Who will finally admit it was their fault the job is so late?

Dave rogers white background

It can appear Crossrail doesn’t like stating the obvious too much.

Announcing in a statement last night the new window of when the railway might open, readers were told Crossrail had “identified a six-month delivery window with a midpoint at the end of 2020”.

In plain English, that means between October 2020 and March 2021. Why not just say that?

This sort of double-speak has dogged Crossrail ever since it announced on the final day of summer last year that the scheme which, until then, Crossrail kept telling everyone, was on track to open in December 2018 would be delayed.

Since then, it’s been handed almost £3bn more in a bailout and seen the initial revised opening date of autumn this year slip a further 18 months to spring 2021 – and even then a key station, Bond Street, won’t be ready, only opening at some unspecified time afterwards.

What on earth has been going on?

What a contrast to March 2018 when former chief executive Andrew Wolstenholme left with the plaudits of politicians ringing in his ears.

He had played a “huge role” in the delivery of the line, said London mayor Sadiq Khan. His leadership had been “critical to its success to date”, added transport secretary Chris Grayling (admittedly not an endorsement most would be proud of) while Wolstenholme’s then chairman Terry Morgan praised his “phenomenal contribution” to the project.

Unfortunately, given what’s happened since, these testimonials are in tatters and shine a light on how hopeless Crossrail’s optimism about the opening date was.

To the cynic, it looks like Wolstenholme, chief executive for seven years and always keen to point out the scheme was on time and budget, got out just at the right time.

When he left, Crossrail was nine-and-a-bit months away from opening. According to its new timetable, he will have been gone three years by the time it actually does.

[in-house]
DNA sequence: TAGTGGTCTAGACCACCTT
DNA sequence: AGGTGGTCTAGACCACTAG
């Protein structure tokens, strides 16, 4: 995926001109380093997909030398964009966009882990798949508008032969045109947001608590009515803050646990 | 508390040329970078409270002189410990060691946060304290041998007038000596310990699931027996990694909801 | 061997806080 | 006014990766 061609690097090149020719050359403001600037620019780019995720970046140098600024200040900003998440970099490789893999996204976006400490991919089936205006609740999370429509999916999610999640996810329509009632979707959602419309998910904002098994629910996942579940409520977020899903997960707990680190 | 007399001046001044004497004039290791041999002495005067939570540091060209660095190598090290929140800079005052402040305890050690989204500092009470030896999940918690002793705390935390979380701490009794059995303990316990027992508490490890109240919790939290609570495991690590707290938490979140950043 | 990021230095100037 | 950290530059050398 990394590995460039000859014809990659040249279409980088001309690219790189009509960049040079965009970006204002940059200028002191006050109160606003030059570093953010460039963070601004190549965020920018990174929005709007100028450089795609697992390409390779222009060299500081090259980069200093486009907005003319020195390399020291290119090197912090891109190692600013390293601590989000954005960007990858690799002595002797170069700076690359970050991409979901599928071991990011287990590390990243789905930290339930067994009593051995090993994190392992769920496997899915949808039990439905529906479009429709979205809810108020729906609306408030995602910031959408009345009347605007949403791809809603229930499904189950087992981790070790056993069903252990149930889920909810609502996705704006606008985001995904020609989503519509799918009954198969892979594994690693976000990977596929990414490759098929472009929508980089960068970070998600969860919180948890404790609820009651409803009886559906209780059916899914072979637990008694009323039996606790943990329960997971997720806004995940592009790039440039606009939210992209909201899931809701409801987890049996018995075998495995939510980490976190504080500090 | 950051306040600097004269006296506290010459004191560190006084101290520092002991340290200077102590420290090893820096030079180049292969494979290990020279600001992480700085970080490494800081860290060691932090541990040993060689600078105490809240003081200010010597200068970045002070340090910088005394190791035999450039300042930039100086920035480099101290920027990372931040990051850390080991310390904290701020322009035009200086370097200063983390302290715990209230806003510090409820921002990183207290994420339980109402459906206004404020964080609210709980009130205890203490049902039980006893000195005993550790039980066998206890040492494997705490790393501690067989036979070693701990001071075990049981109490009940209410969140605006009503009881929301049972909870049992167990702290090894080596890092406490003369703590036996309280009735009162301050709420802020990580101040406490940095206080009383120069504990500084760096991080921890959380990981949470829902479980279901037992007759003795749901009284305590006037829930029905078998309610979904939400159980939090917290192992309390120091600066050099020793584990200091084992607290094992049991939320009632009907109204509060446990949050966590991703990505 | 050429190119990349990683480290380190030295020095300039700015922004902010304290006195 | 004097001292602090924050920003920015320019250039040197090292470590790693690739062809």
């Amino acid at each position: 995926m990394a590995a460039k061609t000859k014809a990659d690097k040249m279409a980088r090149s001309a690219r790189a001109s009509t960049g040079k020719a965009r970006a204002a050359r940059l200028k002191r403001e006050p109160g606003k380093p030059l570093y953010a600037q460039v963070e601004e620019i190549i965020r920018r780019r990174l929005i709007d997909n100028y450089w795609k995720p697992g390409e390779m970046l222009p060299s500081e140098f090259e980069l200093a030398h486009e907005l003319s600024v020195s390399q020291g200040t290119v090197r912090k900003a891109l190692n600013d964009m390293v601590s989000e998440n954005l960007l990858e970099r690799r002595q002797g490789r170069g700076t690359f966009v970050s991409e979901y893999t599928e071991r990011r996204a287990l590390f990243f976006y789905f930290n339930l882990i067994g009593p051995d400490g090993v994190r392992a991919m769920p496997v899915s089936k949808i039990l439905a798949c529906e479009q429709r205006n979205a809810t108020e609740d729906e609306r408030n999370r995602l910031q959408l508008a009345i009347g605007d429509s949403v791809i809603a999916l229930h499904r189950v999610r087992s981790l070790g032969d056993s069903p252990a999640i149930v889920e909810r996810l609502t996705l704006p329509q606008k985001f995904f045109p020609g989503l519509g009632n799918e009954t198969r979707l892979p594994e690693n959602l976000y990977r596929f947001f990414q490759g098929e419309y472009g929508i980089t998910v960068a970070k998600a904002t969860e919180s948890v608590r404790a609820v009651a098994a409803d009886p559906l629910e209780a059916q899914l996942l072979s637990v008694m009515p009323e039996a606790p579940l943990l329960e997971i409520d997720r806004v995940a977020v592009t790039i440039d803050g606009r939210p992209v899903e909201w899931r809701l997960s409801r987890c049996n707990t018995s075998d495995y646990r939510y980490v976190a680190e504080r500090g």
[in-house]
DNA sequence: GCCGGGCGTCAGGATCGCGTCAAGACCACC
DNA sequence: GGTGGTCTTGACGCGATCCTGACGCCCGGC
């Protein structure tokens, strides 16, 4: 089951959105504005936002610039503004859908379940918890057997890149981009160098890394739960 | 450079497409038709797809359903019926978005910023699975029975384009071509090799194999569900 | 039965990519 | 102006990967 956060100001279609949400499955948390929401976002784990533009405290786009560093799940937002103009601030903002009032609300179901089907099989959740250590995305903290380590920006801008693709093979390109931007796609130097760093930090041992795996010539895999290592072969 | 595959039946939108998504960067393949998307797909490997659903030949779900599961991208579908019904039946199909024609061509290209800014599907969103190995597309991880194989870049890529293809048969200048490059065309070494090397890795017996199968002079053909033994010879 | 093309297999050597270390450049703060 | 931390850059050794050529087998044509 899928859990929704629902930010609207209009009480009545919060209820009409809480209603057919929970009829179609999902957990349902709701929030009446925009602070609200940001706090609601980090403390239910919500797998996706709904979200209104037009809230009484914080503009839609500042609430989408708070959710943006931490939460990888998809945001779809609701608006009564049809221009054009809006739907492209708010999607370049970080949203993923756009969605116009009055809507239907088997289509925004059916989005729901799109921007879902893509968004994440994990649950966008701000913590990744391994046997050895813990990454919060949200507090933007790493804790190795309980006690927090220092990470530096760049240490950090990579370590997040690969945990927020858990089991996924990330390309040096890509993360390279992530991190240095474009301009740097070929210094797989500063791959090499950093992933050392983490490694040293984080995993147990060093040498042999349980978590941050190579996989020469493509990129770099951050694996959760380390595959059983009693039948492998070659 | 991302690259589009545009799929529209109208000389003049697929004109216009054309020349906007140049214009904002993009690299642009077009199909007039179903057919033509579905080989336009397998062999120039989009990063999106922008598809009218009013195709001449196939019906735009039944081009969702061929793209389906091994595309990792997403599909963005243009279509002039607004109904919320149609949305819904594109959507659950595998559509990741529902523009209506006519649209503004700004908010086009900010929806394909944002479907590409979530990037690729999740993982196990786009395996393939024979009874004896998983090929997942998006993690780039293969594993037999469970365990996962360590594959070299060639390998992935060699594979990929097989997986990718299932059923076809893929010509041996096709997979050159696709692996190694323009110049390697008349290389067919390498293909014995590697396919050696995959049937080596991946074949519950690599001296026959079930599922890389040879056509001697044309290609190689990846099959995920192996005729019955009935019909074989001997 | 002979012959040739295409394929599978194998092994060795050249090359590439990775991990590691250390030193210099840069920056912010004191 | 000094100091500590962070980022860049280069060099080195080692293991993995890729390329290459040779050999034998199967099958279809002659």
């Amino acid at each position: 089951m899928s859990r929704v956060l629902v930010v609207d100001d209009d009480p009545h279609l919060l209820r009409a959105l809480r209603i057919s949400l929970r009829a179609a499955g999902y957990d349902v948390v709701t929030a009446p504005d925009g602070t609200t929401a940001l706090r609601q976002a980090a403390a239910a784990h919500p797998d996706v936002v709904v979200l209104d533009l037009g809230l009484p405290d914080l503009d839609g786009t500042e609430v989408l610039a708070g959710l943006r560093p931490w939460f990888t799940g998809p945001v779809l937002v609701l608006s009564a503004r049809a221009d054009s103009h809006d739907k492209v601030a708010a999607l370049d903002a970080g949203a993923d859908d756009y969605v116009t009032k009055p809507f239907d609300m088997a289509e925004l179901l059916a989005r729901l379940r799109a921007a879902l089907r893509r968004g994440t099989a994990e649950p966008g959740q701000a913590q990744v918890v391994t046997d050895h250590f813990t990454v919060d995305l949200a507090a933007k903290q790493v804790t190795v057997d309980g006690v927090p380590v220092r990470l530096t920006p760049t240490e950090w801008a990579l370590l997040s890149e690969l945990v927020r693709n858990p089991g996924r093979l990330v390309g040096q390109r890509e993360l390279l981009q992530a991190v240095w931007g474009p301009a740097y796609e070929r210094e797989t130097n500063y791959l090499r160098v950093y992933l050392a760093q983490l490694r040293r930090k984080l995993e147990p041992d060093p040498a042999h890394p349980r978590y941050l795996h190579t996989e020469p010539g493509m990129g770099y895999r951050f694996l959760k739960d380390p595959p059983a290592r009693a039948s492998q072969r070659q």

In August 2016, he said the scheme was 75% complete. He added: “We’re fully focused on completing the delivery safely, on time and on budget, for our handover to TfL in 2018.”

Was it really 75% complete? If it does open by March 2021, it will have taken four-and-a-half years for the remaining 25% of the railway to be finished.

Wolstenholme is now being dragged into a spotlight previously only occupied by Morgan for those wanting someone to blame for the mess.

Morgan, who left his role last December, got into a silly row with Khan about who knew what and when while others kept their heads downs. No longer. Wolstenholme is now squarely in the sights of politicians at the London Assembly who are becoming increasingly exasperated that nobody seems willing to accept responsibility for the debacle.

This morning the chair of its influential transport committee, Caroline Pidgeon, lamented: “It is incredibly frustrating that no senior executives will accept any responsibility for the litany of failures that have led to this delay.”

Simon Wright took over from Wolstenholme but was gone after a few months to be replaced by London Underground managing director Mark Wild.

Wild has a bit of free pass in all of this and for the moment he’s the bloke who’s lifted the lid on the scale of the problems.

It leads to one further question: were people at the top of Crossrail so incompetent that they really had no idea how late the job would end up being or was something else going on?

Some might be tempted to draw parallels with Carillion and the blind optimism of its management when faced with overwhelming evidence to the contrary.

That led to a parliamentary inquiry into what went wrong.

Given the amount of public money ploughed into the job – and the Department for Transport can’t say for certain the £17.8bn figure will be the final amount even though Crossrail reckons it will – that is now what needs to happen here.